Give me books, fruit, french wine and fine weather and a little music out of doors. --John Keats

Friday, November 23, 2018

"The Paying Guests" by Sarah Waters

This is the story of Miss Frances Wray and her mother, two upper middle class British women whose fortunes took a turn when all the men in their family died. Now it's 1922, and in order to keep their house, they're forced to take in lodgers: a young married lower middle class couple named Leonard and Lilian Barber. At first this change feels like an intrusion that Frances bears quietly, just like all the other burdens in her life, but it isn't long before life brightens with Lil's new friendship. And things just keep getting brighter and brighter . . . until suddenly they don't. It's a page-turner that is full of suspense which constantly teeters on the edge of depressing hopelessness. And if I weren't so tired I might actually be able to think of more things to say about it. As it is, this will have to suffice: I liked it.

Monday, November 12, 2018

"Conversations With Friends" by Sally Rooney

This book did for me what the previous book was supposed to do and didn’t. How is it that I can read a book about something painful that I have endured and the book doesn’t touch me, but a book I have nothing in common with does? And how did I identify so strongly with a main character who was so different from me? Maybe she and I had a few characteristics in common. And where we differed, I admired her. Maybe wherever I wasn’t her, I wanted to be her; she may have alienated everyone around her, but she didn’t alienate me. I didn’t envy her life--I would much rather have my life than hers (lucky for me). It did fascinate me, though.

This book tells the story of Frances, a 21-year-old Irish university student, poet, and all-around cold, intimidating and intelligent person (as seen by others)--or someone formless and void, marked more by absence than presence of personality (her own assessment). Frances has a best friend (and former girlfriend) named Bobbi, and the two often perform readings of Frances' poetry. One of their readings is attended by Melissa, a classy photographer and published author, and the three end up forming an odd friendship. And the rest is just too exhausting to summarize.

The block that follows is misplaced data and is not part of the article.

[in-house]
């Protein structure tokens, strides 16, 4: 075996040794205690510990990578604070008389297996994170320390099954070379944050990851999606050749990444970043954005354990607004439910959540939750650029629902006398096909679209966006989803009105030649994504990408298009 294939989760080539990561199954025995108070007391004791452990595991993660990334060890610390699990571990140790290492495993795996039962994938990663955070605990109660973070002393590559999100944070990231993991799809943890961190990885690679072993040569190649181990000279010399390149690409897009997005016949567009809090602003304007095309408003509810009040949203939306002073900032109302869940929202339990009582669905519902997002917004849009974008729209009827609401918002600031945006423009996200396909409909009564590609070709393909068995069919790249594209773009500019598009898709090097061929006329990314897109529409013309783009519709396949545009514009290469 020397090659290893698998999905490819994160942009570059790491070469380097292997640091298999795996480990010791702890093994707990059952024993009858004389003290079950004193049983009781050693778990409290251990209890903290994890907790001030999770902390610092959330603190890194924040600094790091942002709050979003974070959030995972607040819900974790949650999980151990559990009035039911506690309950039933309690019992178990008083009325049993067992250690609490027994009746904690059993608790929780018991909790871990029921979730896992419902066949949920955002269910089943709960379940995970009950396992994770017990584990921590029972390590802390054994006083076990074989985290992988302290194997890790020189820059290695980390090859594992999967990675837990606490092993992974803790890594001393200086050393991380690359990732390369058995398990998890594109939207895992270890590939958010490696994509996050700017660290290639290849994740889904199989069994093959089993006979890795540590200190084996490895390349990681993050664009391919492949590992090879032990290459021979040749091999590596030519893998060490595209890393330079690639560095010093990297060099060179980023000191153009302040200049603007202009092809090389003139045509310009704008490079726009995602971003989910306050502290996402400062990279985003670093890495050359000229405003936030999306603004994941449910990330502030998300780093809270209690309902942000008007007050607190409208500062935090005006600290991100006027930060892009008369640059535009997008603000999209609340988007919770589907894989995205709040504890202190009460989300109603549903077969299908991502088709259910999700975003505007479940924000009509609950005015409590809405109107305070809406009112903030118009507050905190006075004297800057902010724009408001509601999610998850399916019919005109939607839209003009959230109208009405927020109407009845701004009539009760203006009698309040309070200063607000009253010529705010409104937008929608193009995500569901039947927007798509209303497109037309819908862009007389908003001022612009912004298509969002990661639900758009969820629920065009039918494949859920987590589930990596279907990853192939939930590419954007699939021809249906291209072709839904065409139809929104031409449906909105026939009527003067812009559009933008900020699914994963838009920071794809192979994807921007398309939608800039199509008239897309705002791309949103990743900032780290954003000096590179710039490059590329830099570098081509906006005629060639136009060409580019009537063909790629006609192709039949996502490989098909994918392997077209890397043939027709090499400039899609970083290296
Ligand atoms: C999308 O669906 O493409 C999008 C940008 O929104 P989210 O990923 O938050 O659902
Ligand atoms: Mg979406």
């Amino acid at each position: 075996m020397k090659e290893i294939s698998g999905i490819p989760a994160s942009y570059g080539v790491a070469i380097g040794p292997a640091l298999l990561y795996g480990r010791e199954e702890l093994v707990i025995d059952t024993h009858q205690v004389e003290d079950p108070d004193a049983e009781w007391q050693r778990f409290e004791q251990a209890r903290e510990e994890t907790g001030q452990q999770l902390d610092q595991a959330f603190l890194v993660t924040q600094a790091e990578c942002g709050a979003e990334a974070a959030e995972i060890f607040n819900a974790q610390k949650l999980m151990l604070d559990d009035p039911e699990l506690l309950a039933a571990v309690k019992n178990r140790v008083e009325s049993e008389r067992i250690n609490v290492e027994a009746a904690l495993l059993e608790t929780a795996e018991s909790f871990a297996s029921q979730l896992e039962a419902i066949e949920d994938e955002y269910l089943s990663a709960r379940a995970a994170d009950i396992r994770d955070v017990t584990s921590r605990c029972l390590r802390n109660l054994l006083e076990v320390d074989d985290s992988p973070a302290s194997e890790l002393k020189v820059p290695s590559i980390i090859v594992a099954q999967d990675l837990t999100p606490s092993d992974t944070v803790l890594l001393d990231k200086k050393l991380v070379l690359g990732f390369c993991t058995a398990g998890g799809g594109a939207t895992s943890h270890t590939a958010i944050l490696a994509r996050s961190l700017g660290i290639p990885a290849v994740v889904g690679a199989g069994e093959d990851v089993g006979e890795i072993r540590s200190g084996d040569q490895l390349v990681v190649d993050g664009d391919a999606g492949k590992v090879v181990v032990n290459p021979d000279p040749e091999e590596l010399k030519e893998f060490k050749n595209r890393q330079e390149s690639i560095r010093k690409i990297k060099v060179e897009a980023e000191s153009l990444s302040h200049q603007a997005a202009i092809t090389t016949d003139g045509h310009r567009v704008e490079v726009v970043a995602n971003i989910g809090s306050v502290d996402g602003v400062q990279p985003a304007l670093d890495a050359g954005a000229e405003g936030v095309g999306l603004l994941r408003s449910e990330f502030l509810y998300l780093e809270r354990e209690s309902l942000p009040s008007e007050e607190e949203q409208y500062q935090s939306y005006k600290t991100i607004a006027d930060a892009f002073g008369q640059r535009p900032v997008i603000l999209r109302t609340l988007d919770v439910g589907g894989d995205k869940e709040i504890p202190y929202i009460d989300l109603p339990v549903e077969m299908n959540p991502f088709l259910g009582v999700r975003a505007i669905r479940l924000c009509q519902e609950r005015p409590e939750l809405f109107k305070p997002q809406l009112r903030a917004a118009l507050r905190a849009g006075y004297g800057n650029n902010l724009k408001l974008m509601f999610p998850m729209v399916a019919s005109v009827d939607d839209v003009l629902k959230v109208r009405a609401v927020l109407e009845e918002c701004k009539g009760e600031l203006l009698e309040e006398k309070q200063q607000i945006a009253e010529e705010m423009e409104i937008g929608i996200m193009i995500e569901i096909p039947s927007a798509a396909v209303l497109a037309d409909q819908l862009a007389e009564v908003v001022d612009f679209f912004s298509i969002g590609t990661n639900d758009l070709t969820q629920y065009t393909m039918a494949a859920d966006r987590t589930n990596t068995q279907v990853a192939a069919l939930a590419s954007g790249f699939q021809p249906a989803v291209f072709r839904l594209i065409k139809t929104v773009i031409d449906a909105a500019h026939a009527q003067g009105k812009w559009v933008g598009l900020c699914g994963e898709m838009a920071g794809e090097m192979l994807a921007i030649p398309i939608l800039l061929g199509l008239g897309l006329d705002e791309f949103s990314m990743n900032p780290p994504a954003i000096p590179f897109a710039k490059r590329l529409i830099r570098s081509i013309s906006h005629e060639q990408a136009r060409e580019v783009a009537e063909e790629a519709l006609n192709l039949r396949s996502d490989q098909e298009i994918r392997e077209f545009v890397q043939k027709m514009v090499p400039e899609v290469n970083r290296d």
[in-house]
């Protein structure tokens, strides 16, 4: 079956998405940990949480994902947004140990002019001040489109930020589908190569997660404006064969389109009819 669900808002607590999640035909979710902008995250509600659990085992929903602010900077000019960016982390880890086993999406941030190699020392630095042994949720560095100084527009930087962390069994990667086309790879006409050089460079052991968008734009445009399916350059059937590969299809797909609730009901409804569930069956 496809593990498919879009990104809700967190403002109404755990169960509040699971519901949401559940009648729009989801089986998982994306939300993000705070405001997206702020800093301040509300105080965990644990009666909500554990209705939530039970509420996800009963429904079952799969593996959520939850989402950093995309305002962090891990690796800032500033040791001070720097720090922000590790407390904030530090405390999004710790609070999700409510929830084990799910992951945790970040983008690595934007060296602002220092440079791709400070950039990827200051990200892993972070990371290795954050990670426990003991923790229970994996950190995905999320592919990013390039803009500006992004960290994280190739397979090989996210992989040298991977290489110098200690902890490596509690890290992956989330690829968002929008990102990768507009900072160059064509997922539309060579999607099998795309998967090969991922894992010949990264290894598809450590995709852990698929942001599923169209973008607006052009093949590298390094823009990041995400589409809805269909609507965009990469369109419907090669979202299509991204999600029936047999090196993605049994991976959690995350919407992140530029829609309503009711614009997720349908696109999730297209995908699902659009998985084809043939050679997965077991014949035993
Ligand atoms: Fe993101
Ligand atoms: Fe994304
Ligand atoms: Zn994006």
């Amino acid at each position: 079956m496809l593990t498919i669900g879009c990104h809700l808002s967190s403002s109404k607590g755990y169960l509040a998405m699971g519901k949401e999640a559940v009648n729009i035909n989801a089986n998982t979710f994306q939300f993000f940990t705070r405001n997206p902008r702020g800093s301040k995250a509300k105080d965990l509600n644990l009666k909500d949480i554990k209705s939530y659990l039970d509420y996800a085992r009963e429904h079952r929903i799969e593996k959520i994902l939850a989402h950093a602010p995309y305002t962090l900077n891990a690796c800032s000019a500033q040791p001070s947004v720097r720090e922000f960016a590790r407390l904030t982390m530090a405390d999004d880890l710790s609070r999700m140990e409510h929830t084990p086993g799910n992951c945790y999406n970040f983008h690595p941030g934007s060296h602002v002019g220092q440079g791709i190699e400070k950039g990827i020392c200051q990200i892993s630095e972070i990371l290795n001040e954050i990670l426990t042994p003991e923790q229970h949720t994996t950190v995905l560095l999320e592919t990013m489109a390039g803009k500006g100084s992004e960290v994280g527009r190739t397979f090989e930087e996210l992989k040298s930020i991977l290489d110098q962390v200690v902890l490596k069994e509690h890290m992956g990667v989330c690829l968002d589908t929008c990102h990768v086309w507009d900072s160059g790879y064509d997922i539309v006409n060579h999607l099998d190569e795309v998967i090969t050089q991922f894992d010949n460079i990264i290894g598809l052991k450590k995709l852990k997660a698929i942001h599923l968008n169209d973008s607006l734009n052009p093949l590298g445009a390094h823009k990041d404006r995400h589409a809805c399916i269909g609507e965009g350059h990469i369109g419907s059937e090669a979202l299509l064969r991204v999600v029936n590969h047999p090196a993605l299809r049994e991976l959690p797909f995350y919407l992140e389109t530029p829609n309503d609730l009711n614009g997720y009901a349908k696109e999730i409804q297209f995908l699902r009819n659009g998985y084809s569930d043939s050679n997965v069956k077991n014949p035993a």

I find myself wondering, how does this book differ from Women’s Fiction--or its slightly more fluffy sister, Chick Lit--which I tend to scorn? (Look at that cover. This LOOKS like Women's Fiction.) Take Me Before You, for example. I felt nothing for that book, and as a result I wondered if maybe I wasn’t human. But this book made me feel more human than human.

I haven't done this book justice. I feel like it's one that will stick with me. Not necessarily in the details, which are always difficult for a literary amnesiac to hang on to, but for the sweeping sensation it left me with . . . swept away? swept up? swept out?

Friday, November 9, 2018

"Aftermath: On Marriage and Separation" by Rachel Cusk

I thought I would really connect with this book, that it would strike a deep chord with me, that it would bring raw emotions back to the surface. Which might be a bit difficult or uncomfortable, but wouldn't be wholly unwelcome; I thought enough time had passed that it would feel more cathartic than painful. So I was surprised to find this book didn't really resonate with me. Maybe this is just, to paraphrase Tolstoy, because all happy families are alike but every divorce is unhappy in its own way?

I'm not sure there's any real need to summarize this book, as it's all right there in the title; it's basically the author's autobiography covering this very brief and specific period of her life. And while I'm glad I read it, and I am appreciative of Cusk's writing, I doubt I would pick this title up again.

Tuesday, November 6, 2018

"The Little Stranger" by Sarah Waters

I had so much fun reading this book. It was like a ghost story in Downton Abbey (if Robert Crawley had died and the house had fallen into disrepair), only the house was called Hundreds Hall and was owned by the Ayreses. The story is told through the eyes of the family doctor who has lived in the area all his life and can remember the Hall as it was when he was a child. Dr Faraday is shocked at seeing the state of the house thirty years later, when he is called to see to a young housemaid complaining of a bellyache. Over the following weeks and months he finds himself back at Hundreds Hall more and more often, and as the Ayres family become accustomed to his presence, they begin to reveal to him the strange things that are going on in the house.

It's frustrating in a delicious way when I want to devour a book but I also don't want it to end. I wish I could still be reading this book now. And while I find in retrospect that it doesn't necessarily stand up to much scrutiny, that does nothing to diminish my agreement that (like the cover says) this is "a classic gothic page-turner."